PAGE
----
If I used the avalanche method, I’d make additional payments on whichever debt has the highest interest rate. Once my highest interest debt was paid off, I would add whatever I was paying on it to the payments on my account with the next highest interest rate. This strategy would save money, as I’d pay less in interest over the course of my journey. 
    If I used the snowball method, I’d make additional payments on whichever debt had the lowest balance. Once my lowest balance debt was paid off, I would add whatever I was paying on it to the payments on the next lowest debt. This strategy would help me build momentum in my payoff journey, paying off my smallest debts quickly before focusing on my largest balances.
    My debt balances and interest rates really varied and, initially, I wasn’t sure which payoff method made the most sense for my situation. But when I considered how long my journey to debt freedom would be, I knew the snowball method would be my best bet. By focusing on my smallest balances first, I was able to celebrate a few “small wins” early on. When I paid off my first credit card (a $1,200 balance), for instance, I felt incredibly energized around my goal—I could do this! And after a year of following this approach, I paid off five separate accounts and am putting more money than ever toward my payments.

    6. I shared my goals with my girls
    Along this journey, I’ve learned just how tough it is to say “no, I can’t make it” when I actually mean “I’d love to come, but I’m broke!” But I knew that making real progress with my finances would mean scaling back on the (really enjoyable) money traps I set for myself each month. That meant fewer weekend brunches, weeknight happy hours, and aimless trips to Target. And it ultimately meant learning to say “I can’t” when my friends invited me out.
    Initially, I struggled with the embarrassment of being the (seemingly) “broke” one of the group and then the guilt of blowing my friends off. But after a few months of vague excuses and declined invitations, I gradually lowered my guard and let my friends know why they were seeing me less often. And despite my initial hesitation, sharing my goals with my family and friends was one of my best decisions since starting this journey. 
    While a few people couldn’t make sense of my efforts, most of my friends were quick to offer their support and understanding. And in the time since, many of them have stepped up to cheer me on or ask for advice on their own debt-free journeys. Even though I’m on a different personal finance journey than some, I loved that money has become less of a taboo topic in my friend groups. More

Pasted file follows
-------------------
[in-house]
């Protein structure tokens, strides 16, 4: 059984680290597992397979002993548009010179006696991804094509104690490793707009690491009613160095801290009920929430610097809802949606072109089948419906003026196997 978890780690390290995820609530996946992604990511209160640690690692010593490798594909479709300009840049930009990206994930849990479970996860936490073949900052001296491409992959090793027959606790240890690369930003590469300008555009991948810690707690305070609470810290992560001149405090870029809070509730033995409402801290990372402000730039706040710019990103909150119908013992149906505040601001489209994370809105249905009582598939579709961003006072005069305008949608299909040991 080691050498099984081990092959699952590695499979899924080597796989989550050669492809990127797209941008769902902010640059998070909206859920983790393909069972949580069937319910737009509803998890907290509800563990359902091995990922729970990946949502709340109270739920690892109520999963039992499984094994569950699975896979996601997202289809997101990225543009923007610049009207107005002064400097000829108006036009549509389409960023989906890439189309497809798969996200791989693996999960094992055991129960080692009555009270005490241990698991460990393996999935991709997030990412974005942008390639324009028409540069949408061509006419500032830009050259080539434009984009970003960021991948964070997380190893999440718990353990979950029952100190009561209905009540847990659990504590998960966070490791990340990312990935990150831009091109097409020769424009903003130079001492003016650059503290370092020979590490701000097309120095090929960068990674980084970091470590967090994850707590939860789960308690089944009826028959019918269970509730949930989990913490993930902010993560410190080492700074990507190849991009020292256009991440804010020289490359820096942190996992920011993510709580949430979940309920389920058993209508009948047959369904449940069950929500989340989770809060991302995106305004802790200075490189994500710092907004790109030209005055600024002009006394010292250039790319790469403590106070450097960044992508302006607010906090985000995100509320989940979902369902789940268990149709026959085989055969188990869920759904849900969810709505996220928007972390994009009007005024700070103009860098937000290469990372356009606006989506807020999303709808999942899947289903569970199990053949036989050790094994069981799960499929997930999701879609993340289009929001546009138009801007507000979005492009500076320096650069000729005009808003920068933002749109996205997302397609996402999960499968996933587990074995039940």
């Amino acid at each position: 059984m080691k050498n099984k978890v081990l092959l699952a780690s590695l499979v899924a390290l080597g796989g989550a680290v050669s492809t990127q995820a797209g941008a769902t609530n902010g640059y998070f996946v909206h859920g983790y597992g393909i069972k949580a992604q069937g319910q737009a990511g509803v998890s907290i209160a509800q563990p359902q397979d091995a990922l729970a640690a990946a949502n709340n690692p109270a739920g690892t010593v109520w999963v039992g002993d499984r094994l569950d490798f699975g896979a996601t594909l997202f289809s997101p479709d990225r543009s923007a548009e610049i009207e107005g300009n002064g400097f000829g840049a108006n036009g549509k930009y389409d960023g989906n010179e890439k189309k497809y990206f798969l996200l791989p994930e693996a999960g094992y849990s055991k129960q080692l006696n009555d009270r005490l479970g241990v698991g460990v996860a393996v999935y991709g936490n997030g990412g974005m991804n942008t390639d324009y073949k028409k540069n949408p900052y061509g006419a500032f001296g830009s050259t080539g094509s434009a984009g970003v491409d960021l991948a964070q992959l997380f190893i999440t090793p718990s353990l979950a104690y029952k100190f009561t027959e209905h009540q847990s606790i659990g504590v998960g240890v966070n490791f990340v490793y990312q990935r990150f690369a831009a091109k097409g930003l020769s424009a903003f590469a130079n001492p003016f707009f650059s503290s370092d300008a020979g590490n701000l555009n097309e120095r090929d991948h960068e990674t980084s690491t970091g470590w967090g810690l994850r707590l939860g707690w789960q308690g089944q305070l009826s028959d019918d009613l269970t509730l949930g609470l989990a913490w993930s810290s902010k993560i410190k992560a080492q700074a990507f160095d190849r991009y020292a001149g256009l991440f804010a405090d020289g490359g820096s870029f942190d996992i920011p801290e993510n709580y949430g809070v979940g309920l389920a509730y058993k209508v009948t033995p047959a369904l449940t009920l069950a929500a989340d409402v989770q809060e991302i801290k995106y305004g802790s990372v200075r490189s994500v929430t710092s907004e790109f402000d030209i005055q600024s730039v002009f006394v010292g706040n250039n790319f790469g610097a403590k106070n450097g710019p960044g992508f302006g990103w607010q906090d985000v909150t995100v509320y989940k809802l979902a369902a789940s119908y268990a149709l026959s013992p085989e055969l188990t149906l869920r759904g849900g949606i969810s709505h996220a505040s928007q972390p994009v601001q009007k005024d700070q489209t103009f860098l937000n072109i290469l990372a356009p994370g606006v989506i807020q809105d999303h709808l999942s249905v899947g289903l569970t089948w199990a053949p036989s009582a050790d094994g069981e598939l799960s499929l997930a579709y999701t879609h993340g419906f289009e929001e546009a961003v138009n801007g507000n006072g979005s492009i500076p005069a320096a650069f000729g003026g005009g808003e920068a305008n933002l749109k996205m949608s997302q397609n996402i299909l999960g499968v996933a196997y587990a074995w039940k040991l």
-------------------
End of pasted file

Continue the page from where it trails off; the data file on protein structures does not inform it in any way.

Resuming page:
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    Clicking ‘Add to Cart’ Whenever You’re Feeling Down? Here’s How to Cut Back on Emotional Spending

    You don’t need us to tell you this, but 2020 was a hard year for most. But so many years can have stressful (or euphoric) ups and downs. Maybe you found out you scored that big promotion or maybe you’re trying to forget about that argument you had with a friend or family member. All of this can result in a lot of retail therapy (whether for yourself or in the form of gifts for loved ones). Luckily, there are things you can do to reduce your stress and cut down on your emotional spending—so close that Amazon Prime window and follow these five tips to help you get through it all unscathed. 
    1. Spare your inbox the sales
    Do you really need to know about that flash sale from Old Navy for the 20th time? Probably not. Do yourself a favor and unsubscribe from the stores you know you’re likely to shop from. If you’re prone to online shopping when you’re stressed out (or bored in quarantine), not getting email alerts for every sale might save you from the impromptu shopping spree. Just because you miss a sale doesn’t mean that you’ll actually miss it—and your wallet won’t either.
    2. Forget your passwords (on purpose, this time)
    Credit card information already stored on your laptop or cell phone? It can be a little too easy to make a purchase with your credit card information literally at your fingertips. By removing the saved information from your computer, it’ll be one more step you have to go through to make that purchase—and who wants to get up to dig through your wallet for your credit card when there are endless movies and TV shows to watch or stream?! (Not to mention those new hobbies you’ve picked up while staying home all year to enjoy.) By creating an extra step, you’ll be less likely to press “buy” on a whim. 
    3. Check your list, twice 
    Sometimes a little time can help you make a better decision, particularly if you’re on an emotional shopping spree. Instead of buying something right when you see it, wait a few days to see if you think it’s actually a good idea or not. If it’s in your budget, it’ll likely still be there a few days later. If it’s not, it will give you time to decide it’s not in the budget, and wait ‘til your next paycheck or set up a savings goal. You’ll thank yourself for thinking it through.
    4. Don’t be afraid to get creative 
    After a year of quarantine, a pandemic, and working from home, it can be easy to justify a few extra purchases for yourself or loved ones, but just because you deserve the world doesn’t mean you need to buy it. If you’re approaching the edge of your budget or spending cap, consider choosing a lower-priced gift, DIY-ing the artwork for your walls, or opting out of plans that include spending a lot of money. Particularly during this year when finances are tight for many, your friends and family will understand if you’re on a tighter budget. 

    5. Close those tabs and step away 
    Shopping can be an easy outlet for stress because it’s something you can control in an instant. But understanding that you’re quick to press “buy” when feeling high or low also means you’re capable of finding another outlet. Consider something else you can do to resist the urge when temptation strikes, like throwing yourself an at-home spa day, reading the next chapter of a book, or testing out the perfect cookie recipe.

    What are some ways you cut back on emotional spending? Let us know in the comments below. More